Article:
This is tough for me to get at, but the idea is this:
Sometimes within an intellectual discipline, one sees an almost excessive internal consistency, which may be at odds with reality.
An example is astronomy. There were many examples of circles and circuits in ancient astronomy. Circles and spheres are mathematically simple yet elegant structures. Planetary orbits were presumed to be circular (which is not a bad initial estimation). Where observations did not match, circular epicycles were added to better fit the data. There was a lot of internal consistency going on here that was perhaps unhelpful.
Medicine is similar. Traditional Chinese medicine has elaborate theories of energy flow through meridians and its interactions with various organs, Medieval Western medicine had similarly elaborate theories about the balancing of the four humours. More recently we have seen solid, internally consistent theories about lipid metabolism overthrown by observation (I’m looking at you, Margerine!).
Many conspiracy theories have fairly elaborate internal consistency, as well.
So- is there a word or phrase to describe this kind of phenomenon, where the self consistent theory gets in the way of the facts? More to my point, is it possible that “too much” internal consistency may be a warning sign, and is there a word or expression for that?
I’m thinking engineers may have something to offer here.
in your examples, a too-complicated theory becomes even more complicated as it’s twisted to fit contrary facts. The solution may be to make things simpler (more “beautiful”!) rather than more complicated. Paul Dirac commented on this:
To be clear, the epistemic foundations of medical science differ here and there to astronomy and the other sciences; Heracles’s note above is grounded in Thomas Kuhn’s 1962 The Structure of Scientific Revolutions. [cite to wiki]
OP mentions “intellectual discipline,” which is a much larger net–ask any college teacher of English Lit, or, even older, Archaeology, Biblical Studies, whatever, where whatever word OP is looking for is out there also. I just can’t think of it at the moment.
In machine-learning, there is the concept of overfitting, which essentially means that your model twists itself in knots trying to account for Every. Single. Data. Point. - some of which may have been in error in the first place, and not lead to any useful predictive ability.
What you describe above is faulty generalization; i.e. because some features of a phenomena would appear to fit a certain mechanism; therefore that mechanism is assumed to apply to all aspects of the phenomena.
In the case of planetary orbits, the Copernican system was sort of true, insofar as planets follow regular orbits dictated by following a fixed metric about the Sun. Copernicus, knowing nothing of gravity, assumed that planets were linked to the rotation of Platonic solids rather than following geodesic paths dictated by gravitational potentials and energy balance, but he was actually on the right path in assuming that the motion of celestial objects followed some universally applicable regular principle. It took the precise measurements and curve fitting by Johannes Kepler to determine the precise trajectory shapes followed by all objects in orbit, and it was not until Newton that it was a fundamental force that acted to control the shape of the ellipse. (And if we take it further, it was Einstein who determined that the effect of gravity is to shape the underlying plenum of space-time. Doubtless, someone will eventually come along and give us an even more fundamental revelation, one that will hopefully marry quantum mechanics and gravitation.)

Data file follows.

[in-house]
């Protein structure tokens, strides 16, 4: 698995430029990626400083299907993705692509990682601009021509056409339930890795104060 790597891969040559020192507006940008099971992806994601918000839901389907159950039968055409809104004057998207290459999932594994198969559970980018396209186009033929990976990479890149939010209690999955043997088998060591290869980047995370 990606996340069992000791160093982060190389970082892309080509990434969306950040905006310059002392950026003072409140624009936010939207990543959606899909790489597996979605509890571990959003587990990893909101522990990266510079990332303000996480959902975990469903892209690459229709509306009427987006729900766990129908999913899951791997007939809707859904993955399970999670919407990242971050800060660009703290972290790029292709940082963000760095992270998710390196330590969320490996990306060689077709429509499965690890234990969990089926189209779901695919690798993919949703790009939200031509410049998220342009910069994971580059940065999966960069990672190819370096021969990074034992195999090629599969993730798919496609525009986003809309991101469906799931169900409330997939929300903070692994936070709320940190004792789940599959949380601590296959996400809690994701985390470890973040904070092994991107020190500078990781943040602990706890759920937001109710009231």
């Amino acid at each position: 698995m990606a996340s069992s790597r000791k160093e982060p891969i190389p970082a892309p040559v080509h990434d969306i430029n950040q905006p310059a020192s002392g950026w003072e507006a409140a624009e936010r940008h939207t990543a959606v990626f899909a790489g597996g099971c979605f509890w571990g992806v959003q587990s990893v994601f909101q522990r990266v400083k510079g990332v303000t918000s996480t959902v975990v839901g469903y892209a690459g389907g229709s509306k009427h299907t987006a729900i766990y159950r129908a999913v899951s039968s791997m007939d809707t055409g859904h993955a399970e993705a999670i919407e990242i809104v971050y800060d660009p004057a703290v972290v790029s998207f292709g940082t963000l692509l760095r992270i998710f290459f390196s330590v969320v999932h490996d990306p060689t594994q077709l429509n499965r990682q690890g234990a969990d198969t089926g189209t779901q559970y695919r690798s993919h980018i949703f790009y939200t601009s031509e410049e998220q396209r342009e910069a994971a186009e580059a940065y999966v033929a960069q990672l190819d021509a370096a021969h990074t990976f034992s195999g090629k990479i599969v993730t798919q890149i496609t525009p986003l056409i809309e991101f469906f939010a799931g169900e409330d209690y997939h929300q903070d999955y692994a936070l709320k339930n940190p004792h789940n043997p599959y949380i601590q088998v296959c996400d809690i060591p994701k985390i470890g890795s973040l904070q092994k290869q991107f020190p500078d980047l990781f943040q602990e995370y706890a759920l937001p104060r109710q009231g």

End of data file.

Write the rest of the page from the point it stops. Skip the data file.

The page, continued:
The Ptolomic system of deferants and epicycles, on the other hand, was completely wrong. Not only did it not accurately describe the motion of planets, it provided a totally wrong and misleading mechanism for why Mercury, Venus, and Mars have retrograde arcs in their trajectories. Nor was it really based upon any universal principle; epicycles were piled upon epicycles to explain motion every time more precise measurements broke the previous organization. The Ptolomic system of planetary motion was completely arbitary and without consistency or logic. It is an example overfitting, or what we might call excessive linearization.
As for conspiracy theories, they rarely actually have any internal logic. Most are pieced together from supposed factual discrepencies and hyperbole that really don’t indicate that the supposed conspiracy is true as much as attempt to shade the official explanation. It does happen on occasion that actual conspiracies exist, and can generally be identified by the frequent incompetence or lack of necessary secrecy, leading them to fall apart and be discovered fairly quickly, e.g. the Kaytn Massacre or claims of weapons of mass destruction in Iraq justifying the unilateral invasion by the United States in 2003.
That expression has a number of meanings, “fallacious” (ie, loosely used) or not; however, of the long list of logical fallacies [Stanford] in OP – of which overfitting is a card carrying member–that wouldn’t work.
A case may appear at first sight to be an exception to the rule. However, when the situation is examined more closely, it is observed that the rule does not apply to this case, and thus the rule is shown to be valid after all.
[An] example is of a critic, Jones, who never writes a favourable review. So it is surprising when he writes a favourable review of a novel by an unknown author. Then it is discovered that the novel is his own, written under a pseudonym. Obviously the rule doesn’t apply to this case (although the rule may need to be more precisely stated in future) and the previous evaluation of Jones’s ill-nature toward others is re-affirmed.